It is a wonderful policy that lets the innocent children of undocumented immigrants the opportunity to live safe, happy, and open lives in this great country of ours. The Obama administration’s decision to permit this opportunity is a little confusing as it relates to the criminal background check required to pass muster under the new policy. This article addresses that issue.
What Is Deferred Action?
Deferred Action is a decision by immigration authorities to not pursue an individual for removal proceedings because the individual does not present a serious threat to the United States.
A grant of Deferred Action does not mean that the person’s immigration status is now legal.
The deferred action and work permit period is valid for two years, with the option to renew.
However, if government policy changes or if the applicant commits an act that is contrary to their eligibility for deferred action, they can lose the grant of deferred action.
Who is eligible for Deferred Action?
In order to be eligible for Deferred Action, an individual must prove that he or she:
- Is 15 years old or older on the day he/she applies (except for persons applying while under a final order of removal);
- Was under 31 years old on June 15, 2012
- Came to the United States under the age of 16;
- Has continuously resided in the United States since June 15, 2007;
- Was physically present in the United States on June 15, 2012 , and at the time of submitting the application;
- Did not hold a lawful immigration status on June 15, 2012;
- Is currently attending school, has graduated from high school, has obtained a G.E.D. certificate, or is an honorably discharged veteran of the U.S. Armed Forces or Coast Guard;
What is the Background Check and Criminal History Component of The 2012 Deferred Action Immigration Policy?
The applicant must establish that they have not been convicted of a felony offense, a significant misdemeanor offense, three of more other misdemeanor offenses, nor otherwise pose a threat to national security or public safety.
What do the criminal background checks involve?
In order to receive Deferred Action and a work permit, the government requires an applicant’s fingerprints for a background check. The USCIS then checks an individual’s biographic and biometric information against a variety of databases maintained by the Department of Homeland Security (DHS) and other federal government agencies.
The Deferred Action eligibility requirements state that to apply the applicant cannot have been convicted of a significant misdemeanor offense.
Which begs the question – What offenses qualify as a “significant misdemeanor”?
A significant misdemeanor is a misdemeanor as defined by federal law (maximum term of imprisonment is 1 year or less but greater than 5 days),
1) Regardless of sentenced imposed is an offense of domestic violence, sexual abuse or exploitation, burglary, unlawful possession or use of a firearm, drug distribution or trafficking, or driving under the influence;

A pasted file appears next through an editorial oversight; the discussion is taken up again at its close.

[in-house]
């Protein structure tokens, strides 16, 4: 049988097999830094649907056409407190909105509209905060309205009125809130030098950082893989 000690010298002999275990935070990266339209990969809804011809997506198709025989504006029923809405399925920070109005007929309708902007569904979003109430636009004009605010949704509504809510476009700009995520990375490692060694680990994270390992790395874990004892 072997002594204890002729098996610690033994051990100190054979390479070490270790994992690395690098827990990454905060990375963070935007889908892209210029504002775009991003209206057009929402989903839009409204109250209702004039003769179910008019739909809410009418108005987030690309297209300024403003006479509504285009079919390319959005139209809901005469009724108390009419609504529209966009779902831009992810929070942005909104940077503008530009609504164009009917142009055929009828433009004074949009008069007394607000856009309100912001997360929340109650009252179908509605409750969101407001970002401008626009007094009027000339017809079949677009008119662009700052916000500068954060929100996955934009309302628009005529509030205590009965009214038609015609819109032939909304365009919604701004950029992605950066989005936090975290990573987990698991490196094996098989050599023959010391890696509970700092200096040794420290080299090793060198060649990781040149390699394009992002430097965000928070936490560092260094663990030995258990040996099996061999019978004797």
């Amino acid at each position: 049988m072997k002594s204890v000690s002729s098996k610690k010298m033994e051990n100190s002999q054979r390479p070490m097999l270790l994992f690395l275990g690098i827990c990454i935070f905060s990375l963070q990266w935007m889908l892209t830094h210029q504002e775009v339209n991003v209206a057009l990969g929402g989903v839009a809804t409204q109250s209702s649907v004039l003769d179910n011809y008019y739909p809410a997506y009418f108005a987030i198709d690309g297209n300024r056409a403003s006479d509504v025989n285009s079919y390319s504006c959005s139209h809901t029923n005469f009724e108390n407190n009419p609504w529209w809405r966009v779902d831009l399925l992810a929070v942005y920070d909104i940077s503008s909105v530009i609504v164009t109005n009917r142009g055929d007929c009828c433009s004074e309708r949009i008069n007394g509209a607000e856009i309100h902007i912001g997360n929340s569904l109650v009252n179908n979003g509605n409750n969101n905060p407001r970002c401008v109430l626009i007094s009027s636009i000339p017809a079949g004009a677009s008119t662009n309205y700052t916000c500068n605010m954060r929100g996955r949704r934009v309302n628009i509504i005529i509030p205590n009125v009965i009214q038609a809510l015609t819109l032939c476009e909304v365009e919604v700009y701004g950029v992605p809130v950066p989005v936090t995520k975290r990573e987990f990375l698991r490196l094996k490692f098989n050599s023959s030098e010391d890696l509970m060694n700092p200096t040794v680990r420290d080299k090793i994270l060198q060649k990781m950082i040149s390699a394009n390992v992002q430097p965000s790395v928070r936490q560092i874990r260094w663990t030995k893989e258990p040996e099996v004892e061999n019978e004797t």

2) Not an offense listed above, but the individual was sentenced to time in custody of more than 90 days.
The Deferred Action eligibility requirements also state that to apply the applicant cannot have been convicted of multiple misdemeanors.
How many non-significant misdemeanors are considered “multiple misdemeanors”?
Three or more non-significant misdemeanors that did not occur on the same day and did not arise out of the same act, omission, or scheme of misconduct are considered multiple misdemeanors.
The Deferred Action eligibility requirements also state that to apply the applicant cannot “pose a threat to national security or public safety.”
What does this mean?
The statement “pose a threat to national security or public safety” is broad. The USCIS stated that examples of an individual that poses such a threat are: someone who has belonged to a gang or someone who has participated in criminal activities.
…, “if a background check or other information uncovered during the review of an individual’s request for deferred action indicates that the individual’s presence in the U.S. threatens public safety or national security, he or she will be ineligible for an exercise of prosecutorial discretion of any kind.” The evidence that an individual poses such a threat includes, but it not limited to: “gang membership, participation in criminal activities, or participation in other activities that threaten the United States.”
It is not necessary for an individual to have been convicted of a crime in order for the government to determine that they have participated in gangs or activities that “threaten the United States.”
H. Michael’s Take:
The basic felony and misdemeanor aspects of this program are clear. The “threat to public safety or national security” is much more troubling. At this point – little information is available to help flush out this requirement – this criminal defense lawyer will update this entry in the near future with any and all information I can find.
Confidentiality Issues; USCIS has recently clarified that the information shared on DACA application is protected from disclosure to ICE (U. S. Immigration and Customs Enforcement) and CBP (U.S. Customs and Border Protection) for the purpose of immigration enforcement proceedings unless the applicant meets the criteria for initiation of removal proceedings.
In Colorado – if you have an immigration issue that requires a lawyer – I would advise you contact lawyer David Kolko from David Kolko and Associates 303-371-1822